WASHINGTON – The federal Equal Employment Opportunity Commission issued its final Enforcement Guidance on Retaliation and Related Issues late last month, replacing its 1998 Compliance Manual section on retaliation.

And employers should take note of the changes, which tighten regulations governing when employees might bring actions for illegal termination or discipline and other allegations of retaliation, a lawyer who works with employers on such issues told The Cook County Record.

Lending to its release was the upsurge in retaliation claims filed against employers in the last 18 years. Charges of retaliation surpassed race discrimination in 2009 as the most frequently alleged basis of discrimination, accounting for 44.5 percent of all charges received by the EEOC in 2015.

Since 1998, the U.S. Supreme Court has issued seven decisions addressing retaliation under EEOC-enforced laws. The EEOC has included some of those decisions in its manual to substantiate its new interpretations and recommendations.

The notice states: “This document sets forth the Commission's interpretation of the law of retaliation and related issues. In constructing this guidance, the Commission analyzed how courts have interpreted and applied the law to specific facts. Regarding many retaliation issues, the lower courts are uniform in their interpretations of the relevant statutes.”

The Guidance echoes the Supreme Court’s 2006 decision in Burlington Northern & Santa Fe Railway Co. v. White and states that in order to prompt the retaliation protection, an action taken by an employer only needs to be seen to make a reasonable employee reluctant to complain about discrimination.

The Guidance also references the Supreme Court’s 2009 holding in Crawford v. Metropolitan Government of Nashville and Davidson County, in which employees can be protected from retaliation by their employers if they complain about unlawful employment practices or reveal unlawful employment practices during internal investigations.

Amy Puckett, an attorney with the firm of Bradley Arant Boult Cummings in Charlotte, N.C., said the Guidance itself can offer some help to employers.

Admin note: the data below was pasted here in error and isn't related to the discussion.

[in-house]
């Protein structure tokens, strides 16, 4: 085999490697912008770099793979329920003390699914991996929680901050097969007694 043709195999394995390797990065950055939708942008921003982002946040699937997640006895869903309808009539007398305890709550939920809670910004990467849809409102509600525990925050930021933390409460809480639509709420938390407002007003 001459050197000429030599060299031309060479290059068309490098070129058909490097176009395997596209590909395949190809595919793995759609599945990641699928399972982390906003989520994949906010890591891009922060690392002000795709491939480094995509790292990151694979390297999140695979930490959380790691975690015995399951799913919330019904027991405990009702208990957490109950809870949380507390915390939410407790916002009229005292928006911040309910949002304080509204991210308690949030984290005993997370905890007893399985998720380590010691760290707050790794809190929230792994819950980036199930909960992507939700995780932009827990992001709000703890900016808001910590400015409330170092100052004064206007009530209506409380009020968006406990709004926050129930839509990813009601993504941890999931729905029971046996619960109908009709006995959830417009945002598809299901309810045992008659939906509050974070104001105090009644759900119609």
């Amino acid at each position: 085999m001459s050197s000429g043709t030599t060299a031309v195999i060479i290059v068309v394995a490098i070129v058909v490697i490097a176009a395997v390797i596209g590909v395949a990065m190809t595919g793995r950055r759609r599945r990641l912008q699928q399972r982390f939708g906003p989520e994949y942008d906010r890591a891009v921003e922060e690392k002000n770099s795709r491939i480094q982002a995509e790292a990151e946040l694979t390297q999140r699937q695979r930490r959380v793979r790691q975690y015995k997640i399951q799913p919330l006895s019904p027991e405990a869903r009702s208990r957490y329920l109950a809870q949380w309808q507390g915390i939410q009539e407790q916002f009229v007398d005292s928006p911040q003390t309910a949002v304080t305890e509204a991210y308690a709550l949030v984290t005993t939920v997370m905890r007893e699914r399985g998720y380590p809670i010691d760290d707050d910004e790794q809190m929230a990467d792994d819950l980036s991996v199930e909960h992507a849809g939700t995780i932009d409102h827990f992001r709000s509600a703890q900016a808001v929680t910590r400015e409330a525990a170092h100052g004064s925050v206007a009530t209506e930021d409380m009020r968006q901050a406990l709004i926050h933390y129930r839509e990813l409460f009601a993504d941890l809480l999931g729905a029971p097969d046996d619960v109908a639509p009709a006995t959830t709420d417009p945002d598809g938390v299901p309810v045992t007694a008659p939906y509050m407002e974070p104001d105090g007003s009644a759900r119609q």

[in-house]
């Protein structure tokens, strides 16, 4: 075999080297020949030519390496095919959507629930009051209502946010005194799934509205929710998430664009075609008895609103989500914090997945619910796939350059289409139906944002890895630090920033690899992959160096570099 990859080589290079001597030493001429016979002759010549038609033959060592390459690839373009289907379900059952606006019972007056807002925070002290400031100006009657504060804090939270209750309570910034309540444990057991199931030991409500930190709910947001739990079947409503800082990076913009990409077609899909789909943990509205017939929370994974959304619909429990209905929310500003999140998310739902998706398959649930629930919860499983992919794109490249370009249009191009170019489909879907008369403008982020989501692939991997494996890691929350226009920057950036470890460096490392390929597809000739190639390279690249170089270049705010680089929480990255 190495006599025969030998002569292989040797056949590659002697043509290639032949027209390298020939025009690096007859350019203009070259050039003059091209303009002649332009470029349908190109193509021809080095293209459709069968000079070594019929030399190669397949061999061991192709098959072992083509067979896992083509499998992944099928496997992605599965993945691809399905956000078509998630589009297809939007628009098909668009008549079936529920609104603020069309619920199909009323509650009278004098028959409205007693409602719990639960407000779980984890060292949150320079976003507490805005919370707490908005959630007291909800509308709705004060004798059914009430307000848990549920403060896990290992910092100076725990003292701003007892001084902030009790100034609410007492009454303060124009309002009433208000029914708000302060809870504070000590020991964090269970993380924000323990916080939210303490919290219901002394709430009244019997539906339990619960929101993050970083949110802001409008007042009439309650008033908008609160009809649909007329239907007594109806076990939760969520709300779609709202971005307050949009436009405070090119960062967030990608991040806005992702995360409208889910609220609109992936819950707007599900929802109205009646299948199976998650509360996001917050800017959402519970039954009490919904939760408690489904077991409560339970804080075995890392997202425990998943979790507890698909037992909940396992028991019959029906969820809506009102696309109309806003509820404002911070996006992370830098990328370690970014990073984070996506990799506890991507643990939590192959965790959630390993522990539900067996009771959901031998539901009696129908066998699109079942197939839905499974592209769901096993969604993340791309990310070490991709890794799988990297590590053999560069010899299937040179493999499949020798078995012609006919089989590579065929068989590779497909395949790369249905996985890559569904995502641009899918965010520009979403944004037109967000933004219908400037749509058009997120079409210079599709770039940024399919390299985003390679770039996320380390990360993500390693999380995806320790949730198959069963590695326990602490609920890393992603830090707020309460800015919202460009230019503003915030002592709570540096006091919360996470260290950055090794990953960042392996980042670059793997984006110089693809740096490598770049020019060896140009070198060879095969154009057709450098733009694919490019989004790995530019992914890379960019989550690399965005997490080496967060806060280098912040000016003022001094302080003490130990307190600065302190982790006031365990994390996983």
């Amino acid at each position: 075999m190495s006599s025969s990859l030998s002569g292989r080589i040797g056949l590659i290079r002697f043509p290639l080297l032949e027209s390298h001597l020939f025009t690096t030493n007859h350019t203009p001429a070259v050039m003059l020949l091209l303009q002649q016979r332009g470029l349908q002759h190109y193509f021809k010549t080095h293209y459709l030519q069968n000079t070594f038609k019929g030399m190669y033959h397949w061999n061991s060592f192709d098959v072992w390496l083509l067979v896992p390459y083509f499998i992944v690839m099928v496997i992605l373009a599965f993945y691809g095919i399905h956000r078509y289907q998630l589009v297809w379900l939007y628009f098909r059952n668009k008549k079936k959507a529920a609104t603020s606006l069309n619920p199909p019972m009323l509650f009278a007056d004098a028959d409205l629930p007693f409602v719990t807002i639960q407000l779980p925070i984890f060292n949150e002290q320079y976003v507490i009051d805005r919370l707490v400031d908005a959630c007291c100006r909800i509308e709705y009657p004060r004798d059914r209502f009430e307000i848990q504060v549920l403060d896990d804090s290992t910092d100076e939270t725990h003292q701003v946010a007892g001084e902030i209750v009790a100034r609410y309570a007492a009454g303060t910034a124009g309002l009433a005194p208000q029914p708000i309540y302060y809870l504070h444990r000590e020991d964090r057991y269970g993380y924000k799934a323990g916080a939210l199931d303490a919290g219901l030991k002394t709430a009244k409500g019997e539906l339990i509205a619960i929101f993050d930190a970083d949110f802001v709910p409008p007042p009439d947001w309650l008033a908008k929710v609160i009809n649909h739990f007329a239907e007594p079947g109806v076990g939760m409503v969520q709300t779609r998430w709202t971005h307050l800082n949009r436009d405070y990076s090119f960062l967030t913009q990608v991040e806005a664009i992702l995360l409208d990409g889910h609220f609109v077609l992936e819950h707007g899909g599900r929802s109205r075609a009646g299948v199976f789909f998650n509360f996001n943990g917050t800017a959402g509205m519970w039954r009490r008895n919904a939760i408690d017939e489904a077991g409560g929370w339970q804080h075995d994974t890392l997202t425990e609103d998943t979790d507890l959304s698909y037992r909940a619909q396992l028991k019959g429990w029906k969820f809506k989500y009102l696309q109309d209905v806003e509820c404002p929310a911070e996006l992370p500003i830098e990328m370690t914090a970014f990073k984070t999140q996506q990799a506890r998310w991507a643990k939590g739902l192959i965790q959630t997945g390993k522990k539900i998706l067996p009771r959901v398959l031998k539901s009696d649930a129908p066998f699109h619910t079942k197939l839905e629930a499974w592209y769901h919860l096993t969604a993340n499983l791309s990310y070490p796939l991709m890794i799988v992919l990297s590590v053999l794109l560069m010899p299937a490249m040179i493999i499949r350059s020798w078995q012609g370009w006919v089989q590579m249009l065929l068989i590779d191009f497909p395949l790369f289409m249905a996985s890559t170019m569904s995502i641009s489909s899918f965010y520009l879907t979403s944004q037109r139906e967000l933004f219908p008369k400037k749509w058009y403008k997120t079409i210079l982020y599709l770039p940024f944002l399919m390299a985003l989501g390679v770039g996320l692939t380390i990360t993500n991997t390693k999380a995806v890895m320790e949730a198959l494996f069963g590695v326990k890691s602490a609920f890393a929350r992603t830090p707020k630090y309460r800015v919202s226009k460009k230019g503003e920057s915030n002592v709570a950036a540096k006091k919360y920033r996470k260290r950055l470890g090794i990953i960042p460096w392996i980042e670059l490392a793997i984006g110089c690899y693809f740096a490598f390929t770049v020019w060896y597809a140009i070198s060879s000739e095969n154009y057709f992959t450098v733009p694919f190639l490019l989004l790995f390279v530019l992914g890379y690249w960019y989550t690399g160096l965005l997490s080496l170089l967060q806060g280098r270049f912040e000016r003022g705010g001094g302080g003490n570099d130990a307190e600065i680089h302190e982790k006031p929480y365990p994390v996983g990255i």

“The Guidelines outline ‘Promising Practices’ that employers should implement to help reduce their risk of violations," Puckett said. "The EEOC also acknowledges, however, that adopting these practices does not guarantee an employer will not be held liable for unlawful actions. 

"These promising practices include: maintaining or creating written, plain-English retaliation policies with user-friendly examples, training management and human resources, debriefing and providing anti-retaliation advice and support after EEO allegations are made, providing follow-up and support during the course of and after an EEO matter, and reviewing of employment actions to ensure the employer remains compliant with the revised Guidance.”

Puckett said employers should recognize that a materially adverse action only needs to dissuade a reasonable employee from complaining about discrimination in order to trigger retaliation protection under the revised Guidance. 

“This materially adverse action may be work-related, (including) a discharge, transfer or negative evaluation, or non-work-related, (including) disparaging comments to the media or a civil lawsuit," Puckett said. "In fact, the revised Guidance explains that 'prohibiting only employment-related actions would not achieve the goal of avoiding retaliation' because ‘an employer can effectively retaliate against an employee by taking actions not directly related to his employment or by causing him harm outside the workplace.’”

To assist in helping summarize the changes, the agency issued a question-and-answer publication and a small business fact sheet

“Employers should take the opportunity to familiarize themselves with the new Guidance and make sure their policies and procedures are up-to-date and compliant," Puckett said.

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